In today’s fast-paced business world, effective communication is everything. Without it, things can fall apart in a heartbeat. Combine that with the stress of today’s economy, where many employees are terrified of losing their jobs, and you’ve got yourself a recipe for disaster. So here are a few ways to ensure effective communication is taking place in your place of business.

1.) Listen. Yes, this means you are going to have to stop interrupting. By far the most important part of effective communication is listening to the other person. So many people are already forming ideas in their heads of what they want to say in return before the first person is done talking that they are missing out on important information. Give the speaker your undivided attention; it will be easier to make an informed decision when you have all the information anyway. 

2.) Have some perspective. This tip could also be called, “Know your audience.” Understand that it can be particularly difficult for an employee to communicate with their boss. Regardless of how warm or welcoming you attempt to be, you are still going to be at least slightly intimidating to your subordinates. Understanding where they are coming from will help you understand what they are trying to say, even if they are having a hard time getting it out.

3.) Be clear. One of the most important parts of effective communication is the communication part. Nothing is going to be resolved if you can’t actually articulate the information. Rambling for 20 minutes is only going to waste everyone’s time, so before you get started it might help to write down some bullet points, the main concept and a couple examples to help you illustrate your point (keep in mind you don’t need to use every example). Keep the information as short and simple as possible.

4.) Be open to ideas. Communication is a two-way street. If you ask for feedback and then become defensive with each critique, no one is going to want to voice their opinion. Likewise, if you need ideas for a project but laugh at the first idea to come your way, you’re going end up with very few ideas to look over. More so, understand that you don’t know everything. There are going to be ideas and concepts that you aren’t going to come up with. Someone else is going to have a brilliant idea once in a while, and don’t you want that person to be able to come to you when the genius strikes?

5.) Be genuine. No one wants to talk to a robot. Showing that you have a sense of humor and a warm heart will go a long way in making others feel comfortable around you. I’m not advocating an inappropriate amount of self-disclosure here, I’m just saying that it’s important for others to understand that yes, in fact, you are a fellow human being.

What are your tips for effective communication?

 
 
While you may think this seems like a topic that is only applicable to small business owners, think again. What about your daughter that’s in Girl Scouts? Or your son that will be selling coupon books around town in for his baseball team? What about that fundraiser at work you’re throwing? No matter what walk of life you’re involved in, knowing how to increase sales when you need to is quite a valuable skill.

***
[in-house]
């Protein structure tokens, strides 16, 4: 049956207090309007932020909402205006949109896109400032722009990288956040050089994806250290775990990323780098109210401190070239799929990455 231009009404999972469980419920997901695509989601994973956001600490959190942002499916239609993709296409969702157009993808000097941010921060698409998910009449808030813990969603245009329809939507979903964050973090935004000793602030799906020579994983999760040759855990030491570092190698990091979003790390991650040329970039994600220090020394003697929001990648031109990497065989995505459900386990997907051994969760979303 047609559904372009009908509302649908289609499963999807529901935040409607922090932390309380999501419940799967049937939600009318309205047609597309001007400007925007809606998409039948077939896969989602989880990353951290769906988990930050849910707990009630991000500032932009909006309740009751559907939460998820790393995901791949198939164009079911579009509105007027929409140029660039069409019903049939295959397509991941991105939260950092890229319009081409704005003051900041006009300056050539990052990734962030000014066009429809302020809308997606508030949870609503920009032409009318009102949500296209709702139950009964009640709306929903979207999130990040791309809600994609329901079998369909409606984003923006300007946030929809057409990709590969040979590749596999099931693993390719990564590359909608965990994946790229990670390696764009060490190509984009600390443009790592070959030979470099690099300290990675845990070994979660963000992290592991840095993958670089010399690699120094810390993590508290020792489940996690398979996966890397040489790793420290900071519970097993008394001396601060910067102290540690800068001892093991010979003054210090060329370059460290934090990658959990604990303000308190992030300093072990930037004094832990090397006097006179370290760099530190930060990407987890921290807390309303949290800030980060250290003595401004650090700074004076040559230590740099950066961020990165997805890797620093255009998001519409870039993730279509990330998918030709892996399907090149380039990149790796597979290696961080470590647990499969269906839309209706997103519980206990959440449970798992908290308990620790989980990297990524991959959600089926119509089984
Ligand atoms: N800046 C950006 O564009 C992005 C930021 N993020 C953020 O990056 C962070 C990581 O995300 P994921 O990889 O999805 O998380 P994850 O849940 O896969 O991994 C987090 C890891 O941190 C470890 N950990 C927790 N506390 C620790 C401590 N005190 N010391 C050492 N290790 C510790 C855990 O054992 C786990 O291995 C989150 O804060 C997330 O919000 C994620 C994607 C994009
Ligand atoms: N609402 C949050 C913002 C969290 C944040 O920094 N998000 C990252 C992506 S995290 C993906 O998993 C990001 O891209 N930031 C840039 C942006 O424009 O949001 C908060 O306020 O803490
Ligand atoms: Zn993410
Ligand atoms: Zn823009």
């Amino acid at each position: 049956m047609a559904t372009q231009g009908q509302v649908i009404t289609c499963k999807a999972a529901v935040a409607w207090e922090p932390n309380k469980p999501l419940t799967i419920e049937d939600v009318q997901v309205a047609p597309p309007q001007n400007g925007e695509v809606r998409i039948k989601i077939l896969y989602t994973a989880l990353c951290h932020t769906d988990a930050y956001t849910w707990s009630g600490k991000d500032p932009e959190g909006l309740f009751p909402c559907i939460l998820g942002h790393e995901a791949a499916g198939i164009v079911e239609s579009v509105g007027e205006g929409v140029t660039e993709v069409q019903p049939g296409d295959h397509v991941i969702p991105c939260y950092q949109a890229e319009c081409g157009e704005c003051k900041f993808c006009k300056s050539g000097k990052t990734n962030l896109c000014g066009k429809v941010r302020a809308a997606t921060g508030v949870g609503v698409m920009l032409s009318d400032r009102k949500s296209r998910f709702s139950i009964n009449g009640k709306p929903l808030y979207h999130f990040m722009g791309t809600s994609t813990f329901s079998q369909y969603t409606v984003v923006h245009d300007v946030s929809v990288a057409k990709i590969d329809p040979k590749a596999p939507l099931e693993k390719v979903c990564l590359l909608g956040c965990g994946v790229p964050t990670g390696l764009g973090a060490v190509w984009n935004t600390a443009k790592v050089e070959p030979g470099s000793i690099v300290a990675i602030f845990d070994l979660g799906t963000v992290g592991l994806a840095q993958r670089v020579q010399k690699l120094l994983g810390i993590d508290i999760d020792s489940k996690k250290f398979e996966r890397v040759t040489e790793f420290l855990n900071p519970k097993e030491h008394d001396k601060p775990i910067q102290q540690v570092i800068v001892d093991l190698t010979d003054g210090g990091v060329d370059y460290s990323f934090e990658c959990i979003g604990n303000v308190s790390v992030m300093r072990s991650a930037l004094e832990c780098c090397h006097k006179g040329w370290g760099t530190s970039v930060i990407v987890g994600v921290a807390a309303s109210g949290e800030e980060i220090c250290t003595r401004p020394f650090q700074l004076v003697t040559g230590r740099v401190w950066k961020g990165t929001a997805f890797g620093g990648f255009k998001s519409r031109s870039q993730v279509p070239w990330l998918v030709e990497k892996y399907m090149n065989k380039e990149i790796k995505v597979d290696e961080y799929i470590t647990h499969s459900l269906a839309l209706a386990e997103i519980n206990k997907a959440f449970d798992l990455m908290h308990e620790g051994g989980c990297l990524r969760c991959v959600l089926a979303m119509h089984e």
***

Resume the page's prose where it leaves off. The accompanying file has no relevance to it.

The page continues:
1.) Have a goal. Simply saying, “I want to sell as many cupcakes today as I can!” may seem like a good idea, but you’re probably setting yourself up for smaller sales numbers. Instead, create a realistic goal that you would like to achieve, and then break that down into smaller goals. For example, maybe you’d like to sell 100 cupcakes by the end of the bake sale. That means, if you’re going to be there for 4 hours, that you need to sell cupcakes per hour. This smaller goal will let you know if you are on track to make your larger end objective or if you are falling off the pace.

2.) Create an incentive. Sure, just the small fact that you’re bringing in money by selling your product seems like a great incentive, but adding a different dimension, like making it a competition could really up your game. Going back to our bake sale example, maybe you have two tables set up. So create a competition between the two tables. Whichever tables sells fewer cupcakes has to take the other table out for lunch after the sale.

3.) Try to upsell. A classic example of an upsell is “supersizing.” They’ve already bought the product (maybe it’s an electronic device), so an upsell would be asking, “And do you want the two year warranty with that as well?” If you aren’t attempting to upsell, you’re missing out on quite a bit of business.

4.) Be good to your customers. Someone who sells a crappy product will only be in business for so long. The fact is, if customers feel like they’re being duped, they may give you a chance to prove otherwise, but it’s very rare that they would come back after being burned. So make sure to treat them right. Don’t push a product on someone that they clearly don’t need, and don’t push a product on someone that clearly can’t afford it. The end goal isn’t to sell as much as you can in one shot, the end goal is to make sure your business is in good standing with the customer so that they’ll think of you next time they need a similar service or product.

5.) Increase leads. You aren’t going to have much business if you don’t get out there and make a name for yourself! As a writer, it’s pretty unlikely that I am going to find work through people stumbling across a random article of mine. Instead, it’s much more productive to reach out to potential clients, inform them of my services and explain how I can help their business. If you run a carpet cleaning company, for example, don’t just put your number in the phone book, reach out to local property management companies and ask if they will recommend you for services when tenants move out. Every little bit helps.

How do you increase sales in different areas of your life?